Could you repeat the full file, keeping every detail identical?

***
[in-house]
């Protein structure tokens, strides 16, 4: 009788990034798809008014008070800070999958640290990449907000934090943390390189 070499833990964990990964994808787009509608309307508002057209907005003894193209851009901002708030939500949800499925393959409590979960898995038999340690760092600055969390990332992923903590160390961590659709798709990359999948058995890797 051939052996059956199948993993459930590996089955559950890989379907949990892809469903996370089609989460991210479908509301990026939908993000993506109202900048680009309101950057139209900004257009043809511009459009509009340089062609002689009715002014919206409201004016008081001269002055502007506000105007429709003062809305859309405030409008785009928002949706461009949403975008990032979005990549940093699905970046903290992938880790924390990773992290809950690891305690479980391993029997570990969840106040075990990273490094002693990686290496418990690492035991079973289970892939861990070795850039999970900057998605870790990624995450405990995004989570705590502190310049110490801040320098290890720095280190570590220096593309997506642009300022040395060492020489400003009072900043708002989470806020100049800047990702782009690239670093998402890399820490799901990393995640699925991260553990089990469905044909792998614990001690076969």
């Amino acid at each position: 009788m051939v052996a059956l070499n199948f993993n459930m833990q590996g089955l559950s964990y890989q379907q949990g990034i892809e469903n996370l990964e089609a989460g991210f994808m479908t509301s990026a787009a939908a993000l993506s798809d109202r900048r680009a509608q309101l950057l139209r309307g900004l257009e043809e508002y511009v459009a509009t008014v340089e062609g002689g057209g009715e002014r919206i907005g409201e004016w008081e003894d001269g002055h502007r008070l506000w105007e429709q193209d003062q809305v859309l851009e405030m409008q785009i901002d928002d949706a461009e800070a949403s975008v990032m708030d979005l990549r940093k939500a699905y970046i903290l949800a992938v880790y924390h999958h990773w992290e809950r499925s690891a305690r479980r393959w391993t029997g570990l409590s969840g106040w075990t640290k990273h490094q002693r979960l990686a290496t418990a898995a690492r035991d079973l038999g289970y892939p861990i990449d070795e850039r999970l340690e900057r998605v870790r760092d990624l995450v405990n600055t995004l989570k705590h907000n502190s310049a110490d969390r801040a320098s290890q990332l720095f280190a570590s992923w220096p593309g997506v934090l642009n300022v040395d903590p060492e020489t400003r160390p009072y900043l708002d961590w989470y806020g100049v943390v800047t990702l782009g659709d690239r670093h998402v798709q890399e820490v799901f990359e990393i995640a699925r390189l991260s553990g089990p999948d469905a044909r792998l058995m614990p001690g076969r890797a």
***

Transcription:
[in-house]
């Protein structure tokens, strides 16, 4: 009788990034798809008014008070800070999958640290990449907000934090943390390189 070499833990964990990964994808787009509608309307508002057209907005003894193209851009901002708030939500949800499925393959409590979960898995038999340690760092600055969390990332992923903590160390961590659709798709990359999948058995890797 051939052996059956199948993993459930590996089955559950890989379907949990892809469903996370089609989460991210479908509301990026939908993000993506109202900048680009309101950057139209900004257009043809511009459009509009340089062609002689009715002014919206409201004016008081001269002055502007506000105007429709003062809305859309405030409008785009928002949706461009949403975008990032979005990549940093699905970046903290992938880790924390990773992290809950690891305690479980391993029997570990969840106040075990990273490094002693990686290496418990690492035991079973289970892939861990070795850039999970900057998605870790990624995450405990995004989570705590502190310049110490801040320098290890720095280190570590220096593309997506642009300022040395060492020489400003009072900043708002989470806020100049800047990702782009690239670093998402890399820490799901990393995640699925991260553990089990469905044909792998614990001690076969």
């Amino acid at each position: 009788m051939v052996a059956l070499n199948f993993n459930m833990q590996g089955l559950s964990y890989q379907q949990g990034i892809e469903n996370l990964e089609a989460g991210f994808m479908t509301s990026a787009a939908a993000l993506s798809d109202r900048r680009a509608q309101l950057l139209r309307g900004l257009e043809e508002y511009v459009a509009t008014v340089e062609g002689g057209g009715e002014r919206i907005g409201e004016w008081e003894d001269g002055h502007r008070l506000w105007e429709q193209d003062q809305v859309l851009e405030m409008q785009i901002d928002d949706a461009e800070a949403s975008v990032m708030d979005l990549r940093k939500a699905y970046i903290l949800a992938v880790y924390h999958h990773w992290e809950r499925s690891a305690r479980r393959w391993t029997g570990l409590s969840g106040w075990t640290k990273h490094q002693r979960l990686a290496t418990a898995a690492r035991d079973l038999g289970y892939p861990i990449d070795e850039r999970l340690e900057r998605v870790r760092d990624l995450v405990n600055t995004l989570k705590h907000n502190s310049a110490d969390r801040a320098s290890q990332l720095f280190a570590s992923w220096p593309g997506v934090l642009n300022v040395d903590p060492e020489t400003r160390p009072y900043l708002d961590w989470y806020g100049v943390v800047t990702l782009g659709d690239r670093h998402v798709q890399e820490v799901f990359e990393i995640a699925r390189l991260s553990g089990p999948d469905a044909r792998l058995m614990p001690g076969r890797a």